Dying For A Steak? How The Paleo Diet Affects Your Heart And Why You Shouldn’t Take Carnitine.

Bacteria solution
Bacteria solution (Photo credit: kaibara87)

Paleo fans have a new foe, a little compound called TMAO (trimethylamine N-oxide, for the geeks among us). The compound is released by gut bacteria used to digesting meat. In animal studies it has been linked to heart disease.

What do the bacteria use to make TMAO? A little compound called carnitine, which the body produces by combining two amino acids.  Carnitine is in meat, and also in animal products of all kinds.  It also has been added to a range of dietary supplements and energy drinks.

The researchers found that if you didn’t have the bacteria, you didn’t have a problem.  A vegan eating a steak full of carnitine didn’t produce the TMAO.  Where they found a vegan to eat a steak, the study didn’t say.
We’re not talking about a single study, but a range of studies. The New York Times article mentions ten thousand patients from the Cleveland Clinic.  The Nature article on this compound talks about multiple mouse studies.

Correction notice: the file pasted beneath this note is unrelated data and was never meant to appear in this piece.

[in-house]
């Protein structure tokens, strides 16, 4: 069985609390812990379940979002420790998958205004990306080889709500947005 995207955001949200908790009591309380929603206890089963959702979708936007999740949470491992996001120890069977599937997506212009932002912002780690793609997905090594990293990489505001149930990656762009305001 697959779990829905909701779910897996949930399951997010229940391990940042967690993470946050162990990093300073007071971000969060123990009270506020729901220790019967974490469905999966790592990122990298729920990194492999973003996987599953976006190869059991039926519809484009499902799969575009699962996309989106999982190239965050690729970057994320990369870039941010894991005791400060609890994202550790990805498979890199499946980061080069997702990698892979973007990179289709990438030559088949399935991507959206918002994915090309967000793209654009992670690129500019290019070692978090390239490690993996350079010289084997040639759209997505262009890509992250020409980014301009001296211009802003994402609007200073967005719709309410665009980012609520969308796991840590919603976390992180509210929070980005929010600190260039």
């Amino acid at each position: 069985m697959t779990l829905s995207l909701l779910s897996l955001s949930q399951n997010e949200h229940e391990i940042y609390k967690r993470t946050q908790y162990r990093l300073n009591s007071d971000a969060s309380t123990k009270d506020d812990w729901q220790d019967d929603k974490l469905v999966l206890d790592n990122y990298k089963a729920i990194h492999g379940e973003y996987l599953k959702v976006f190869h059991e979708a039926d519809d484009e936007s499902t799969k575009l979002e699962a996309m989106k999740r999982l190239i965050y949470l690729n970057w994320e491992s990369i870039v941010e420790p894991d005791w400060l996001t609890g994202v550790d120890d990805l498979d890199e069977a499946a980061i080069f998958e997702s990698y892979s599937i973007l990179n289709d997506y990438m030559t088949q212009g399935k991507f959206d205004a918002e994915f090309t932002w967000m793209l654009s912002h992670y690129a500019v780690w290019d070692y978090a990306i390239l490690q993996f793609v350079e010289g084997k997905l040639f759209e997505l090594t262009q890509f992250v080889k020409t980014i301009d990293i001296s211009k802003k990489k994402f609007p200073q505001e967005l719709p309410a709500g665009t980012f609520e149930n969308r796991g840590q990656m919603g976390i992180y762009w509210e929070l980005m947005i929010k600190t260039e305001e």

It makes a great deal of sense.  How can a paleo diet be a very good way to get healthy in the short term, and a recipe for heart disease over a lifetime?  How can one person eat the same food as another person and not experience the same results?  It’s in the gut.

So should we expect a change of heart from those promoting a Paleo-style diet?  Probably at the same time that the NRA starts promoting gun control.  We’re talking serious entrenchment here.

And the Paleos have a point.  Just because we’ve found the bacteria that uses a chronic meat diet to promote heart disease doesn’t mean the standard American diet works.

Now we need to find the bacteria that use white carbs and high-fructose corn syrup to cause metabolic syndrome, diabetes and an unhealthy fascination with reality television.


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